As a child, we all know that as we grow up, we look forward to living as independently. We grow up and move on. Maybe like me, I never wanted to be labeled a teacher, marry a farmer, and stay in my childhood community. But, I also never expected to face some of the challenges I did.
Thank goodness my parents laid the foundation for me life that included God and church. I fled that farm life, but I never left the church. My life challenges certainly knocked me down, but with my faith in God, I kept going.
The story of the Prodigal Son is as much a story of me leaving and returning as it is as a parent who watches children leave. God provides unconditional love to all always. It is us who must find our way home.
Going home is tough, true. But going home warms the heart and the benefits are immeasurable.
Going home this weekend was a delight. My family that remains in Montgomery were there. My family who live outside of Montgomery, were there. My heart was warmed by all the memories, all the relationships, and all the promises of the future.
My prayer is that all of my family and friends from my childhood, from today, and from the future know that they are loved. There is enough unconditional love from God to accept all the mistakes we make, but we may not know it until we stray away.
Thank you, God, for all the love and all the grace and all the forgiveness that you provide. I hope I model it for others, too. –Amen.
Luke 15:11-32: Parable of the Lost Son
11 To illustrate the point further, Jesus told them this story: “A man had two sons. 12 The younger son told his father, ‘I want my share of your estate now before you die.’ So his father agreed to divide his wealth between his sons.
13 “A few days later this younger son packed all his belongings and moved to a distant land, and there he wasted all his money in wild living. 14 About the time his money ran out, a great famine swept over the land, and he began to starve. 15 He persuaded a local farmer to hire him, and the man sent him into his fields to feed the pigs. 16 The young man became so hungry that even the pods he was feeding the pigs looked good to him. But no one gave him anything.
17 “When he finally came to his senses, he said to himself, ‘At home even the hired servants have food enough to spare, and here I am dying of hunger! 18 I will go home to my father and say, “Father, I have sinned against both heaven and you, 19 and I am no longer worthy of being called your son. Please take me on as a hired servant.”’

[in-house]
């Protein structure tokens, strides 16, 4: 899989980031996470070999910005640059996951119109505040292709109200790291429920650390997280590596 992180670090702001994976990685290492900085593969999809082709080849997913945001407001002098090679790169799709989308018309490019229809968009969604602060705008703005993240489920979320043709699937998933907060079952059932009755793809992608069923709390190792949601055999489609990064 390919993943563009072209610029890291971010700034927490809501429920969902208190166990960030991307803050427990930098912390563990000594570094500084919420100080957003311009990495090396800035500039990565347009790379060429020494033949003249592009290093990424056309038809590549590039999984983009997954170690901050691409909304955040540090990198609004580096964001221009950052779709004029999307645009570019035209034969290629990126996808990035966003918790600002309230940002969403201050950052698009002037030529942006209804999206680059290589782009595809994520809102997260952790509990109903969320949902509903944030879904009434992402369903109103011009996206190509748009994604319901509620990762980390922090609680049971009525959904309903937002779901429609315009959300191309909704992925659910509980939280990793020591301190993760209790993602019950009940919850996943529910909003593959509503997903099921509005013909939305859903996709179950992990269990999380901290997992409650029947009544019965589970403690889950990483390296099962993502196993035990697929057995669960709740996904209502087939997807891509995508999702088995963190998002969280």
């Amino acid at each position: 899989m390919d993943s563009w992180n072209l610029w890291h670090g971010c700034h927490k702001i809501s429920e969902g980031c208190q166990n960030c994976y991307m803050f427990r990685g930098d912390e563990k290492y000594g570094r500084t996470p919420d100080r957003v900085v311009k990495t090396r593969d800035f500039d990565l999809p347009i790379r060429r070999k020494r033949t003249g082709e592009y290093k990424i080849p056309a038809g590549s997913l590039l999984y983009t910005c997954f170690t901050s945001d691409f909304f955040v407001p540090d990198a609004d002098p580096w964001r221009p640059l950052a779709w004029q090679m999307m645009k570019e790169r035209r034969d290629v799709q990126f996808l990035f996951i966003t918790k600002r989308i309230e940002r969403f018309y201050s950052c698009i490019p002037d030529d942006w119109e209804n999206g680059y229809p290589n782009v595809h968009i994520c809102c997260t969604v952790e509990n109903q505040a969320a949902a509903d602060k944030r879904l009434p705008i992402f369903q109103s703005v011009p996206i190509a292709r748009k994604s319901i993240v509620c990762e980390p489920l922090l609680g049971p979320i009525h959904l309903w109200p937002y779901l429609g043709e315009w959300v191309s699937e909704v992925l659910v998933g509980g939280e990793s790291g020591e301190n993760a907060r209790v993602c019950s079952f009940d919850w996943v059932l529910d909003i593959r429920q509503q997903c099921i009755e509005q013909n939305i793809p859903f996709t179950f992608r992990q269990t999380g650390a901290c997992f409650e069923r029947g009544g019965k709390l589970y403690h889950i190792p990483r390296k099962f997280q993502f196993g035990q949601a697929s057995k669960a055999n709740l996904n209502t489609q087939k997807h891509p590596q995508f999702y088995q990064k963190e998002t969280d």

20 “So he returned home to his father. And while he was still a long way off, his father saw him coming. Filled with love and compassion, he ran to his son, embraced him, and kissed him.21 His son said to him, ‘Father, I have sinned against both heaven and you, and I am no longer worthy of being called your son.[a]’
22 “But his father said to the servants, ‘Quick! Bring the finest robe in the house and put it on him. Get a ring for his finger and sandals for his feet. 23 And kill the calf we have been fattening. We must celebrate with a feast, 24 for this son of mine was dead and has now returned to life. He was lost, but now he is found.’ So the party began.
25 “Meanwhile, the older son was in the fields working. When he returned home, he heard music and dancing in the house, 26 and he asked one of the servants what was going on.27 ‘Your brother is back,’ he was told, ‘and your father has killed the fattened calf. We are celebrating because of his safe return.’
28 “The older brother was angry and wouldn’t go in. His father came out and begged him,29 but he replied, ‘All these years I’ve slaved for you and never once refused to do a single thing you told me to. And in all that time you never gave me even one young goat for a feast with my friends. 30 Yet when this son of yours comes back after squandering your money on prostitutes, you celebrate by killing the fattened calf!’
31 “His father said to him, ‘Look, dear son, you have always stayed by me, and everything I have is yours. 32 We had to celebrate this happy day. For your brother was dead and has come back to life! He was lost, but now he is found!’”